Warner Greene, MD, PhD

Nick and Sue Hellman Distinguished Professor of Translational Medicine
Director and Senior Investigator, Gladstone Institute of Virology and Immunology
Co-Director, UCSF-GIVI Center for AIDS Research
Professor
Department of Medicine
Department of Microbiology and Immunology
+1 415 734-4805

Warner C. Greene, MD, PhD is the Director, Senior Investigator, and Nick and Sue Hellmann Distinguished Processor of Translational Medicine at Gladstone Institute of Virology and Immunology. Dr. Greene is also Professor of Medicine, Microbiology and of Immunology at UCSF. Dr. Greene is a member of the Institute of Medicine of the National Academies and a fellow of the American Academy for the Advancement of Science. He also serves as Co-Director of the UCSF-GIVI Center for AIDS Research, and has served as a councilor and president of the Association of American Physicians. Dr. Greene earned a bachelor’s degree at Stanford University and an MD/PhD at Washington University School of Medicine. He took his internship and residency training in Medicine at the Massachusetts General Hospital at Harvard. After serving as a Senior Investigator at the National Cancer Institute and a Professor of Medicine and Howard Hughes Investigator at Duke University Medical Center, Dr. Greene accepted his current position as the Founding Director of the Gladstone Institute of Virology and Immunology in 1991. The ongoing research in Dr. Greene’s laboratory focuses on the molecular mechanisms underlying HIV pathogenesis, latency, and transmission. He is the author of more than 366 scientific papers and has been recognized as one of the 100 Most Cited Scientists in the world. In 2007, Dr. Greene expanded his work to include global health in sub-Saharan Africa in his service as president and executive chairman of the Accordia Global Health Foundation. Accordia established the Infectious Diseases Institute at Makerere University in Uganda, which has trained thousands of African health care workers, is caring for 30,000 HIV-infected patients, and has brought health care to nearly 500,000 people living in remote rural regions of Uganda. In 2016, Accordia merged with Africare.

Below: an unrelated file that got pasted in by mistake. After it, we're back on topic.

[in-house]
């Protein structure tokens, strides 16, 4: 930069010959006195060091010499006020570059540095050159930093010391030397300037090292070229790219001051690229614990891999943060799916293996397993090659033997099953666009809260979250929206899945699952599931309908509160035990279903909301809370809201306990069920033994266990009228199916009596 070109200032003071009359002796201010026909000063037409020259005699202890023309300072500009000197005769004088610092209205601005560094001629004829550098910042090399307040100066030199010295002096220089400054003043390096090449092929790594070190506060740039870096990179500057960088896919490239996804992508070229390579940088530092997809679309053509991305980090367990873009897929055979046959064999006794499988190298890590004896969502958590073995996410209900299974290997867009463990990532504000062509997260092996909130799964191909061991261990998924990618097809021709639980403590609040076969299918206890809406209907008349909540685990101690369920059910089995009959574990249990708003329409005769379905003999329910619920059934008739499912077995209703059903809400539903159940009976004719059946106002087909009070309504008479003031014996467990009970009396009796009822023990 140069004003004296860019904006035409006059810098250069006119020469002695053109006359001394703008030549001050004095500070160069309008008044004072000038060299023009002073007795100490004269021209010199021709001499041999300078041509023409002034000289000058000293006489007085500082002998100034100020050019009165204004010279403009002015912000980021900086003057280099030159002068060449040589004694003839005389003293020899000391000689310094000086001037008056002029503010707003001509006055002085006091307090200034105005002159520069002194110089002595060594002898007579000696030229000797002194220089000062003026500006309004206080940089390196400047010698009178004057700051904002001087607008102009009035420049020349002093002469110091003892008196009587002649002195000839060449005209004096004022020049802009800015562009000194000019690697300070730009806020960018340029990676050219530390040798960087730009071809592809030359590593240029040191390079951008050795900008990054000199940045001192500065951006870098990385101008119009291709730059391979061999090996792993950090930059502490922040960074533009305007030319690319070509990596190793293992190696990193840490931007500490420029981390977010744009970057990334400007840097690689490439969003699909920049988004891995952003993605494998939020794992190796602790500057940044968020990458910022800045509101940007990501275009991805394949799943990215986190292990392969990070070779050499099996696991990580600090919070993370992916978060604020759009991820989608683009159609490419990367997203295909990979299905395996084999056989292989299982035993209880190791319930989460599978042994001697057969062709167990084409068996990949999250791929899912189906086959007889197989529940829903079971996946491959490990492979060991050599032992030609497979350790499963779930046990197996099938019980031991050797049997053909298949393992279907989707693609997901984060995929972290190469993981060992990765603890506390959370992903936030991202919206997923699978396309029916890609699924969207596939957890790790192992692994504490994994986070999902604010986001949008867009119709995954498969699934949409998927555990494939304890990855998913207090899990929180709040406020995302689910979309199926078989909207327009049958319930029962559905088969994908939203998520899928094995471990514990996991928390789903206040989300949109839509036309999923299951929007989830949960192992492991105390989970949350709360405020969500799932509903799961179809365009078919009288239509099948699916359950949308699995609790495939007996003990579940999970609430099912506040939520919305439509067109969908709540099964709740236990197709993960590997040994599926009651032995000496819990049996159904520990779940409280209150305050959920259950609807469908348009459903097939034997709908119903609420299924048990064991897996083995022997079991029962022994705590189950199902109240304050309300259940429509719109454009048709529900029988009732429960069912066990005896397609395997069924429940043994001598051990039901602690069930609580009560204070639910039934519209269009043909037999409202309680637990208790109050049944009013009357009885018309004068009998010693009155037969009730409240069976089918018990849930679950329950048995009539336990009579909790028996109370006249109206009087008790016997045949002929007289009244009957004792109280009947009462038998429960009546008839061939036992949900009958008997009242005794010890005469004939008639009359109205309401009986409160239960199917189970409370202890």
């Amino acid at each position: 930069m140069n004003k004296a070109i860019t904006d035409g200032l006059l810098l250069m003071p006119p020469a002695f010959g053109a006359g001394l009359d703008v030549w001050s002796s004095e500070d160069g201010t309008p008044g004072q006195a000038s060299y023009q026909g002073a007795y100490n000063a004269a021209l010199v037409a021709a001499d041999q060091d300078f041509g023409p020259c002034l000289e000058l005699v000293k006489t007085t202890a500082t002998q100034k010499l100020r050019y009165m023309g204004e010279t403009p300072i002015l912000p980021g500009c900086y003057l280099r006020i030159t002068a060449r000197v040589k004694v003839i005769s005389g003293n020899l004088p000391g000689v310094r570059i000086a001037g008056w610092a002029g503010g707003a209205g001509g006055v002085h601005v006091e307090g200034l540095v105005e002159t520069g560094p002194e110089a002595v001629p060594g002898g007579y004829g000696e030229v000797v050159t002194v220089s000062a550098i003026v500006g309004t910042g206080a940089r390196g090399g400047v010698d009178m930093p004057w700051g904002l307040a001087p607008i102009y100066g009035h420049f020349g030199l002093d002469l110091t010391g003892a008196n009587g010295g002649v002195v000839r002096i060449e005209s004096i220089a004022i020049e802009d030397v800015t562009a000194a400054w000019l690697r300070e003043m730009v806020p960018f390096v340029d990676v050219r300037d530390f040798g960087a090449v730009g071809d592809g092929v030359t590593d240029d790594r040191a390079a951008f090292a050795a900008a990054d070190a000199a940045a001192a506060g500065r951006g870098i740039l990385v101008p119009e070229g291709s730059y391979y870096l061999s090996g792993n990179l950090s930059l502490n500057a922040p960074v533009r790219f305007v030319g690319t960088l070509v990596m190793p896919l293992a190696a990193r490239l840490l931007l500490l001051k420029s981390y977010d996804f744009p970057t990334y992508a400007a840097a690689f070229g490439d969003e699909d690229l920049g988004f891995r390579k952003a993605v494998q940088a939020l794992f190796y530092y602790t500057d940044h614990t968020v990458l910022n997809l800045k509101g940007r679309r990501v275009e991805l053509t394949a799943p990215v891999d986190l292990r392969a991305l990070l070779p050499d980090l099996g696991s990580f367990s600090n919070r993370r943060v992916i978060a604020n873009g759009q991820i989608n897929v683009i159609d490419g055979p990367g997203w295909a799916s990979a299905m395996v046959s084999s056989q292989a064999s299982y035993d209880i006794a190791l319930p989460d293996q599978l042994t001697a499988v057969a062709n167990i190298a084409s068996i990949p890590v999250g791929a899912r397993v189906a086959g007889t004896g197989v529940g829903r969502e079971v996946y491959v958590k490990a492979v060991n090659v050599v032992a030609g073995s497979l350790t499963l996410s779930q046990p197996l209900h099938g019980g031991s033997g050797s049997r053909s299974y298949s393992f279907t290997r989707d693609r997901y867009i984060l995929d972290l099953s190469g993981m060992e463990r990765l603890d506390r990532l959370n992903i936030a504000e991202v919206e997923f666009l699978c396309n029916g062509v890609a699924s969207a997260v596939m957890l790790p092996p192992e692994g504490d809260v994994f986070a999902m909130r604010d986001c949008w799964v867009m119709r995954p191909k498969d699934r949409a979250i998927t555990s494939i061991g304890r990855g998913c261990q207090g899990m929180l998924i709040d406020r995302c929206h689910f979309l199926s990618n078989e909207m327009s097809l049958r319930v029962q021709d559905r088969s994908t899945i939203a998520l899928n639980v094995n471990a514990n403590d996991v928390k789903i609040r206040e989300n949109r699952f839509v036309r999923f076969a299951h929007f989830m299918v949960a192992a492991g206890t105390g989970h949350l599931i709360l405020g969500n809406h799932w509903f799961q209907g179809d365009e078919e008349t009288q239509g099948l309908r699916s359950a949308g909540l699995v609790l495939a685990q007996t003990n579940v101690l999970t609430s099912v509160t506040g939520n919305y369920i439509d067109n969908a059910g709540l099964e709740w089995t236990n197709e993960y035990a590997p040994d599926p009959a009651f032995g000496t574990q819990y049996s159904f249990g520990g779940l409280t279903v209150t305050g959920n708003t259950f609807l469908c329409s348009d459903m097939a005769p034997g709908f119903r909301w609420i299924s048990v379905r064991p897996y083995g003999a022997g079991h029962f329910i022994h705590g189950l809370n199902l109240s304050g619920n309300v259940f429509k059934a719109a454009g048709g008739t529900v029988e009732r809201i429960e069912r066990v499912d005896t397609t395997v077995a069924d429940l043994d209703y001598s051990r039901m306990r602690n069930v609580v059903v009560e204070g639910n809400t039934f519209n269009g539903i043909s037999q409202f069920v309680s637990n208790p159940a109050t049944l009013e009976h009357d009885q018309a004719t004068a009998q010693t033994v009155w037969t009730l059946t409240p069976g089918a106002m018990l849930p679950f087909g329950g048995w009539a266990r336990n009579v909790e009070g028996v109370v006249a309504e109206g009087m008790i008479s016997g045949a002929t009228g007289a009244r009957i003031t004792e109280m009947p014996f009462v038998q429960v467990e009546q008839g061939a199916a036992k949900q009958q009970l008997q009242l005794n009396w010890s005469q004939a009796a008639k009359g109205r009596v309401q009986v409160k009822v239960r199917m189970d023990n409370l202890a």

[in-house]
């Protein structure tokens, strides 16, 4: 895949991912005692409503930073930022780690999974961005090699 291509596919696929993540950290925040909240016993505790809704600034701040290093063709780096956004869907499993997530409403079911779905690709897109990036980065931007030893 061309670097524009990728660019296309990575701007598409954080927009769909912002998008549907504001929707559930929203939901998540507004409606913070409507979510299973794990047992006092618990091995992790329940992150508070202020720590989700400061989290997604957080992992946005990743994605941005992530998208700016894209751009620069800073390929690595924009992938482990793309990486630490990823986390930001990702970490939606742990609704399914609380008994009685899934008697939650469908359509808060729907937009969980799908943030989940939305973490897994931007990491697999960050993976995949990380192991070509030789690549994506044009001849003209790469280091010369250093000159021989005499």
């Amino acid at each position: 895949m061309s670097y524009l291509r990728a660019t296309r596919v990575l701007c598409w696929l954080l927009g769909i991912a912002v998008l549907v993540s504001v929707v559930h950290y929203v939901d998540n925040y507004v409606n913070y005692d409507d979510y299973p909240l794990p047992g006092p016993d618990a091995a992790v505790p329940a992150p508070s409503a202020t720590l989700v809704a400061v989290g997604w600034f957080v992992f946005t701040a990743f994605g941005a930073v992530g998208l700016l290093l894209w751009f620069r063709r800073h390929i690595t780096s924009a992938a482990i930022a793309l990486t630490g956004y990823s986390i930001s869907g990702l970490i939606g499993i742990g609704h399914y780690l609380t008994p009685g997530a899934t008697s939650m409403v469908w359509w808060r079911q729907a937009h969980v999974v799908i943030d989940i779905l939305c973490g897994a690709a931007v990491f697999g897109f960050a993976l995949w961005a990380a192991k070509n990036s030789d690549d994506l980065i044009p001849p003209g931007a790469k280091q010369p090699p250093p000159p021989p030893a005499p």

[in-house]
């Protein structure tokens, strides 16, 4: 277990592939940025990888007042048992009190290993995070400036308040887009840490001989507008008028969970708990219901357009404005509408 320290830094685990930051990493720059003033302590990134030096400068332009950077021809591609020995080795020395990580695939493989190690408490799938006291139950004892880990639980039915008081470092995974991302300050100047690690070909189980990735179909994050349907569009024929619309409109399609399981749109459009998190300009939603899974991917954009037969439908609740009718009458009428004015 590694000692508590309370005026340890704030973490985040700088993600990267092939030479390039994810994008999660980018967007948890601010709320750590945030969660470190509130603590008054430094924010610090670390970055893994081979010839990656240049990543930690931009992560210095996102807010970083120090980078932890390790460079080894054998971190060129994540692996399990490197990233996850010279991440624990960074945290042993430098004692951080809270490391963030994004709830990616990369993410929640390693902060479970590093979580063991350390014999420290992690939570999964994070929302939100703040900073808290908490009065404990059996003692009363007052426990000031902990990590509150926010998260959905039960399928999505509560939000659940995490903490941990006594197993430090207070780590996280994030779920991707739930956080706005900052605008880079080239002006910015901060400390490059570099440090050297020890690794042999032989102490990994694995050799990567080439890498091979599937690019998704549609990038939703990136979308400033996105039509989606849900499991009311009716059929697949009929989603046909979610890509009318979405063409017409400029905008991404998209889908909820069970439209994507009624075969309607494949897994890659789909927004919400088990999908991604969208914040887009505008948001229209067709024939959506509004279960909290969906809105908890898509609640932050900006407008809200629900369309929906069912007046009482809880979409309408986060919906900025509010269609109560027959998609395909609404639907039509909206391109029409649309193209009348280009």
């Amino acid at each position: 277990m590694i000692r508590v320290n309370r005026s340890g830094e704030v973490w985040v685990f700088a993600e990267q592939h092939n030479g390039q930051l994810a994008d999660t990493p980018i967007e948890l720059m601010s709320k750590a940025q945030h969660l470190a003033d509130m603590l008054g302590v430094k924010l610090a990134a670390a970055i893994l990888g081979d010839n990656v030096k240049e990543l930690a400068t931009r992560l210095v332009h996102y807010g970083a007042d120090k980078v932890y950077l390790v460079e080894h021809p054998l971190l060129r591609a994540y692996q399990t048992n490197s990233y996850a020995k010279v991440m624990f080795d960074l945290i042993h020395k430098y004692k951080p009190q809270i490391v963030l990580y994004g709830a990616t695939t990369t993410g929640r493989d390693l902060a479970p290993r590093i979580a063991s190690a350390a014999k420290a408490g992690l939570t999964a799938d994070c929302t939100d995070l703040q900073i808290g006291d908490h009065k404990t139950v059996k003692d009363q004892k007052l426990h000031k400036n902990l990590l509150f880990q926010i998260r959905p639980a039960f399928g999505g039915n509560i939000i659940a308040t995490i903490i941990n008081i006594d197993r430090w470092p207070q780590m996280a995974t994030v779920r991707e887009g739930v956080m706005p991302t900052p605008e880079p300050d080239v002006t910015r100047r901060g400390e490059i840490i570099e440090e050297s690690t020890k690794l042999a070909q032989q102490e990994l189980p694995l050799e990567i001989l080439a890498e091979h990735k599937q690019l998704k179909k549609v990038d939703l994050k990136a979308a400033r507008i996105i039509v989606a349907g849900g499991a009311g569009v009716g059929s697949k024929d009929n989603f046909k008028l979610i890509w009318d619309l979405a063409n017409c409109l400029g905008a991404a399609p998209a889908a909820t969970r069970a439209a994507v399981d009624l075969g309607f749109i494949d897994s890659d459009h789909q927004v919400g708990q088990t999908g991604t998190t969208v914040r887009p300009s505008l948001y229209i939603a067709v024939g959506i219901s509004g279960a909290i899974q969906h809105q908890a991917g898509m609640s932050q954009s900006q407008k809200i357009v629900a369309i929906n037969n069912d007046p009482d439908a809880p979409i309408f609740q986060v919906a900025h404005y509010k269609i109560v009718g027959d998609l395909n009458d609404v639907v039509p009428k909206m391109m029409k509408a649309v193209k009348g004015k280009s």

Primary Thematic Area: 
Virology & Microbial Pathogenesis
Secondary Thematic Area: 
Immunology
Research Summary: 
Molecular Analysis of HIV Pathogenesis

Websites

Publications: 

Corrigendum: Cell death by pyroptosis drives CD4 T-cell depletion in HIV-1 infection.

Nature

Doitsh G, Galloway NL, Geng X, Yang Z, Monroe KM, Zepeda O, Hunt PW, Hatano H, Sowinski S, Muñoz-Arias I, Greene WC

Mucosal stromal fibroblasts markedly enhance HIV infection of CD4+ T cells.

PLoS pathogens

Neidleman JA, Chen JC, Kohgadai N, Müller JA, Laustsen A, Thavachelvam K, Jang KS, Stürzel CM, Jones JJ, Ochsenbauer C, Chitre A, Somsouk M, Garcia MM, Smith JF, Greenblatt RM, Münch J, Jakobsen MR, Giudice LC, Greene WC, Roan NR

The mTOR Complex Controls HIV Latency.

Cell host & microbe

Besnard E, Hakre S, Kampmann M, Lim HW, Hosmane NN, Martin A, Bassik MC, Verschueren E, Battivelli E, Chan J, Svensson JP, Gramatica A, Conrad RJ, Ott M, Greene WC, Krogan NJ, Siliciano RF, Weissman JS, Verdin E

Stimulating the RIG-I pathway to kill cells in the latent HIV reservoir following viral reactivation.

Nature medicine

Li P, Kaiser P, Lampiris HW, Kim P, Yukl SA, Havlir DV, Greene WC, Wong JK

Gallic Acid Is an Antagonist of Semen Amyloid Fibrils That Enhance HIV-1 Infection.

The Journal of biological chemistry

LoRicco JG, Xu CS, Neidleman J, Bergkvist M, Greene WC, Roan NR, Makhatadze GI